Gushing somethings hip doesn’t mean it is

Once upon a time there was a restaurant. It was in a beautiful building in a beautiful town. Ironically, the restaurant had neither lodging nor was it located on the body of water for which it was named, but no matter because this restaurant was way ahead of its time. Hip, cool and classic, the press said: they positively gushed.

The chef was deemed a superstar and the ownership was lauded throughout the land. In fact, you could not pick up a food or travel magazine without reading about it. Every food show on TV featured the chef and all the bookstores carried his cookbook. All was well.

Or so it seemed.

I remember being intimidated when I interviewed for a job there, even though by that time I had been bartending for more than a decade and had worked everywhere, from Mexican cantinas to rock and roll hotspots.

“I am not that impressed with your experience,” said the manager, who was about five years younger than I, in spite of the fact that my years in the restaurant business as a whole easily trebled his own.

I think I shrugged.

“I do know how to make drinks,” I said. “And how to deal with people.”

“Well, I’ll give you a chance anyway.”

Afterwards I had to sit through the most condescending orientation ever. There is nothing like being talked down to by someone who obviously knows less than you. “The finer points of service,” he called it.

On my first training shift it became apparent that the person training me had never bartended before — ever.

“I’m really a waiter here,” he said without me having to say anything. Finer points of service indeed.

It was not the first contradiction that I encountered there. Nor the last, but no matter, people loved the place.

It didn’t matter that the legion of cooking interns cycling through the kitchen couldn’t cook a steak properly to save their lives. Or that every single sous chef put his own odd spin on the house signature salad, or that the world-famous dessert was actually made from Jell-O brand pudding. None of it mattered.

Because in the restaurant business reality doesn’t matter, what matters is perception. If people believe a restaurant is good, than it is. No facts to the contrary will affect that. Magazines go a long way to reinforce this. And this restaurant had many of them in its back pocket. Every day it seemed some magazine editor or assistant editor or writer or copy editor came by. Often they had “house” accounts, the restaurant didn’t advertise in these magazines directly, but sure enough, every other edition featured favorable stories about the restaurant or the chef or the owners.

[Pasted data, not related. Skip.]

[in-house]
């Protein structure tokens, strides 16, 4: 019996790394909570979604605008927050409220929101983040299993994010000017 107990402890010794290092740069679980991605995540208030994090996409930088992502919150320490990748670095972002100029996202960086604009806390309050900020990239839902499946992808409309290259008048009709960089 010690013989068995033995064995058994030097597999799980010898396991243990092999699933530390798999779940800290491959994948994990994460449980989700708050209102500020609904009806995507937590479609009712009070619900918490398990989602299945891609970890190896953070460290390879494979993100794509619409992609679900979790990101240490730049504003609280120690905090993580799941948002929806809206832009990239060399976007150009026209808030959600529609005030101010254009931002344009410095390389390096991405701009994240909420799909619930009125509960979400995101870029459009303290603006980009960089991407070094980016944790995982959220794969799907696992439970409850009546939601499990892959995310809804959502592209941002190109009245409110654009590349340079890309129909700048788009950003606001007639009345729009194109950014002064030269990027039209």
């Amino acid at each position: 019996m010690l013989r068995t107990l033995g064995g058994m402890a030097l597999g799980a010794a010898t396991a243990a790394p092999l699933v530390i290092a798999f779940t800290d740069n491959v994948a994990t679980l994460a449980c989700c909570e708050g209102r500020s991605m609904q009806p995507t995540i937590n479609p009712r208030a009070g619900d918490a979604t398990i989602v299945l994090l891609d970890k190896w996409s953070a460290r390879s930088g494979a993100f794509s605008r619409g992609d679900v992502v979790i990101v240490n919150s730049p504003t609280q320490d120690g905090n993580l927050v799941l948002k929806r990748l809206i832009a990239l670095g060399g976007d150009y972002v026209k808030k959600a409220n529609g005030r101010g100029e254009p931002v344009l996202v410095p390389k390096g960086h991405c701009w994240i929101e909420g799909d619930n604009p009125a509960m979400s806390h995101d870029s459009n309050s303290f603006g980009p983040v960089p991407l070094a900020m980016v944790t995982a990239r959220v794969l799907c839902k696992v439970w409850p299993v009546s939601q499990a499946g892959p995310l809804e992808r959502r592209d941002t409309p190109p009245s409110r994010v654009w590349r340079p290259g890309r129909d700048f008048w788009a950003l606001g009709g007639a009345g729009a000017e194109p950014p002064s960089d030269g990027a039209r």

It was an odd juxtaposition for me, because during the day I was still in journalism school, and at night I watched every tenet of those required “ethics” classes being trod upon wholeheartedly.

But again, it didn’t matter. The restaurant sailed on. Cooks who couldn’t cook, recipes stolen from other restaurants, under the table deals with wineries and liquor companies, affairs with local TV people, gambling, hookers, rock stars, movie stars —this place had all of it.

Once I witnessed a conversation between the chef and a famous screenwriter of foreign background, both of whom at the time were media darlings.

“We’re both full of it,” said the screenwriter, his meaning unclear.

“Huh?” asked the chef startled.

“We’re both full of art.”

I half agreed.

Ironically it was a bad review by a newspaper critic that started the restaurant’s decline. It is long gone now and the people who ran it have left the area, presumably to live their lives happily ever after somewhere else.

Leaving me with these thoughts:

• Sometimes things seem like a fairy tale because they actually are.

• Restaurant critics can build you up, but they can also tear you down, too.

• Ever notice how fires never seem to start at successful restaurants? They only seem to strike ones that are struggling.

• I’ve noticed in my long bartending career that entitlement in people is directly related to how much success that they have, combined with how little they had to do to get it.

• Believe in your own experience. Go to restaurants that you like, not ones you are told to like. There are plenty of little gems everywhere; all you have to do is go out and find them.